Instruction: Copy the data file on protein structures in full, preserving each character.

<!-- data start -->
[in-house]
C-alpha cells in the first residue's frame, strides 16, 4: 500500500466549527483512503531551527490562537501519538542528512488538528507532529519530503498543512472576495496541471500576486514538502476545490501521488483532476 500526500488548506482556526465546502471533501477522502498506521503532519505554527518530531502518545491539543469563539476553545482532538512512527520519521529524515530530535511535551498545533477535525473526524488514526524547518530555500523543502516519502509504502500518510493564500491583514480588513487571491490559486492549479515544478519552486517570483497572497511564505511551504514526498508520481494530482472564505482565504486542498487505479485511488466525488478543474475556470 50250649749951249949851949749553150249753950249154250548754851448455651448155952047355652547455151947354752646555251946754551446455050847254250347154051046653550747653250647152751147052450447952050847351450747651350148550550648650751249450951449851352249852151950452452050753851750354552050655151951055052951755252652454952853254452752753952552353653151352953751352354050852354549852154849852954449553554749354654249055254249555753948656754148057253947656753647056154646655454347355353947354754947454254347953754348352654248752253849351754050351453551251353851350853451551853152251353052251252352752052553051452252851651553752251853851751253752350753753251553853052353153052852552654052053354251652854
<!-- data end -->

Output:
[in-house]
C-alpha cells in the first residue's frame, strides 16, 4: 500500500466549527483512503531551527490562537501519538542528512488538528507532529519530503498543512472576495496541471500576486514538502476545490501521488483532476 500526500488548506482556526465546502471533501477522502498506521503532519505554527518530531502518545491539543469563539476553545482532538512512527520519521529524515530530535511535551498545533477535525473526524488514526524547518530555500523543502516519502509504502500518510493564500491583514480588513487571491490559486492549479515544478519552486517570483497572497511564505511551504514526498508520481494530482472564505482565504486542498487505479485511488466525488478543474475556470 50250649749951249949851949749553150249753950249154250548754851448455651448155952047355652547455151947354752646555251946754551446455050847254250347154051046653550747653250647152751147052450447952050847351450747651350148550550648650751249450951449851352249852151950452452050753851750354552050655151951055052951755252652454952853254452752753952552353653151352953751352354050852354549852154849852954449553554749354654249055254249555753948656754148057253947656753647056154646655454347355353947354754947454254347953754348352654248752253849351754050351453551251353851350853451551853152251353052251252352752052553051452252851651553752251853851751253752350753753251553853052353153052852552654052053354251652854